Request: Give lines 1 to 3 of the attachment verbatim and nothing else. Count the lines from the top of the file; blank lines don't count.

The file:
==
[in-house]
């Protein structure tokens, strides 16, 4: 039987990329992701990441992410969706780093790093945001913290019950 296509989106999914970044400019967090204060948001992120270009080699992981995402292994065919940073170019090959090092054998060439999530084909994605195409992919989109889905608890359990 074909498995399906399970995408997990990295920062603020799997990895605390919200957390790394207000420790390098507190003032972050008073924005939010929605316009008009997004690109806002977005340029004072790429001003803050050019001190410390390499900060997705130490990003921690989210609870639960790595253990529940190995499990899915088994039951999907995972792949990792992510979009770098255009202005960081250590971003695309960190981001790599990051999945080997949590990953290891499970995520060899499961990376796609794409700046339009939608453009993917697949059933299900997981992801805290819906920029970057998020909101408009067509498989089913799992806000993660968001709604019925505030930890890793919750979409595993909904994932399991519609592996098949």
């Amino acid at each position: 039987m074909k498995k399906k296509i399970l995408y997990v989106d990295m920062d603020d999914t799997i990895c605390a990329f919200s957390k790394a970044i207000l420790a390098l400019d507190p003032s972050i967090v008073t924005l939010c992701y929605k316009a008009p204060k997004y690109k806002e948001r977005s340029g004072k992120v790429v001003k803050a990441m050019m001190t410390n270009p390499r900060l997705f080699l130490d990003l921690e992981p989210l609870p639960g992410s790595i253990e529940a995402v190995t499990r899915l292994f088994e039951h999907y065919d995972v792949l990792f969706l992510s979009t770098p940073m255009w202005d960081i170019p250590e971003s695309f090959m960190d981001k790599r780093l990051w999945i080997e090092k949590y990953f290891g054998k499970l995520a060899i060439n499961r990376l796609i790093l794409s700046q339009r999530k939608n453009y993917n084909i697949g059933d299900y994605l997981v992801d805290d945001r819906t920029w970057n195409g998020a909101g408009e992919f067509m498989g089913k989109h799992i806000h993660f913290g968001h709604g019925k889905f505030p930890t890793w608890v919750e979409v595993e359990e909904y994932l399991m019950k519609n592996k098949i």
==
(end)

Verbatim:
[in-house]
């Protein structure tokens, strides 16, 4: 039987990329992701990441992410969706780093790093945001913290019950 296509989106999914970044400019967090204060948001992120270009080699992981995402292994065919940073170019090959090092054998060439999530084909994605195409992919989109889905608890359990 074909498995399906399970995408997990990295920062603020799997990895605390919200957390790394207000420790390098507190003032972050008073924005939010929605316009008009997004690109806002977005340029004072790429001003803050050019001190410390390499900060997705130490990003921690989210609870639960790595253990529940190995499990899915088994039951999907995972792949990792992510979009770098255009202005960081250590971003695309960190981001790599990051999945080997949590990953290891499970995520060899499961990376796609794409700046339009939608453009993917697949059933299900997981992801805290819906920029970057998020909101408009067509498989089913799992806000993660968001709604019925505030930890890793919750979409595993909904994932399991519609592996098949």
């Amino acid at each position: 039987m074909k498995k399906k296509i399970l995408y997990v989106d990295m920062d603020d999914t799997i990895c605390a990329f919200s957390k790394a970044i207000l420790a390098l400019d507190p003032s972050i967090v008073t924005l939010c992701y929605k316009a008009p204060k997004y690109k806002e948001r977005s340029g004072k992120v790429v001003k803050a990441m050019m001190t410390n270009p390499r900060l997705f080699l130490d990003l921690e992981p989210l609870p639960g992410s790595i253990e529940a995402v190995t499990r899915l292994f088994e039951h999907y065919d995972v792949l990792f969706l992510s979009t770098p940073m255009w202005d960081i170019p250590e971003s695309f090959m960190d981001k790599r780093l990051w999945i080997e090092k949590y990953f290891g054998k499970l995520a060899i060439n499961r990376l796609i790093l794409s700046q339009r999530k939608n453009y993917n084909i697949g059933d299900y994605l997981v992801d805290d945001r819906t920029w970057n195409g998020a909101g408009e992919f067509m498989g089913k989109h799992i806000h993660f913290g968001h709604g019925k889905f505030p930890t890793w608890v919750e979409v595993e359990e909904y994932l399991m019950k519609n592996k098949i």